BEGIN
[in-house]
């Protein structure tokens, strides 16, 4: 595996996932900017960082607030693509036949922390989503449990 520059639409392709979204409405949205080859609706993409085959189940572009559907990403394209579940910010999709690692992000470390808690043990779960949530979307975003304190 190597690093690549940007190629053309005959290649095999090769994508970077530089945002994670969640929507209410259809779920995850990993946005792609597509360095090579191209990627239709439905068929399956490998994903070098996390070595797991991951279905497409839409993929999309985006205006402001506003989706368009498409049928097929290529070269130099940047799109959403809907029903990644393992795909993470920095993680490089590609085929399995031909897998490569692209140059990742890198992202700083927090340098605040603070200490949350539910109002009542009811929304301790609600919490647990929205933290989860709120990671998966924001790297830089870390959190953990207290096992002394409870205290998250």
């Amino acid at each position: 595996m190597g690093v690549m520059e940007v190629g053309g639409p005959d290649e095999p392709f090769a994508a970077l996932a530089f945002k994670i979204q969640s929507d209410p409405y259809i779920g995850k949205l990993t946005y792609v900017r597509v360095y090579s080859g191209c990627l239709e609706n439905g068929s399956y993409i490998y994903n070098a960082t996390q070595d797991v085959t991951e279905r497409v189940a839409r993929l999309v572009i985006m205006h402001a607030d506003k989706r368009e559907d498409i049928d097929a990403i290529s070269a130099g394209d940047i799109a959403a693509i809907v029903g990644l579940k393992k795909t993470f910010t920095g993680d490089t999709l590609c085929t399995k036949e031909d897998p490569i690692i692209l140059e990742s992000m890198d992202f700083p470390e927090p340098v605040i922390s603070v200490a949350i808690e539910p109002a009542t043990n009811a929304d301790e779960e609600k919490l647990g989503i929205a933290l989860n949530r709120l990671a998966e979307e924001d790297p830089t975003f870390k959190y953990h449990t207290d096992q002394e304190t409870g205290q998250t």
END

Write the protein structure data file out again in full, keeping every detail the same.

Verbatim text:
[in-house]
């Protein structure tokens, strides 16, 4: 595996996932900017960082607030693509036949922390989503449990 520059639409392709979204409405949205080859609706993409085959189940572009559907990403394209579940910010999709690692992000470390808690043990779960949530979307975003304190 190597690093690549940007190629053309005959290649095999090769994508970077530089945002994670969640929507209410259809779920995850990993946005792609597509360095090579191209990627239709439905068929399956490998994903070098996390070595797991991951279905497409839409993929999309985006205006402001506003989706368009498409049928097929290529070269130099940047799109959403809907029903990644393992795909993470920095993680490089590609085929399995031909897998490569692209140059990742890198992202700083927090340098605040603070200490949350539910109002009542009811929304301790609600919490647990929205933290989860709120990671998966924001790297830089870390959190953990207290096992002394409870205290998250």
């Amino acid at each position: 595996m190597g690093v690549m520059e940007v190629g053309g639409p005959d290649e095999p392709f090769a994508a970077l996932a530089f945002k994670i979204q969640s929507d209410p409405y259809i779920g995850k949205l990993t946005y792609v900017r597509v360095y090579s080859g191209c990627l239709e609706n439905g068929s399956y993409i490998y994903n070098a960082t996390q070595d797991v085959t991951e279905r497409v189940a839409r993929l999309v572009i985006m205006h402001a607030d506003k989706r368009e559907d498409i049928d097929a990403i290529s070269a130099g394209d940047i799109a959403a693509i809907v029903g990644l579940k393992k795909t993470f910010t920095g993680d490089t999709l590609c085929t399995k036949e031909d897998p490569i690692i692209l140059e990742s992000m890198d992202f700083p470390e927090p340098v605040i922390s603070v200490a949350i808690e539910p109002a009542t043990n009811a929304d301790e779960e609600k919490l647990g989503i929205a933290l989860n949530r709120l990671a998966e979307e924001d790297p830089t975003f870390k959190y953990h449990t207290d096992q002394e304190t409870g205290q998250t």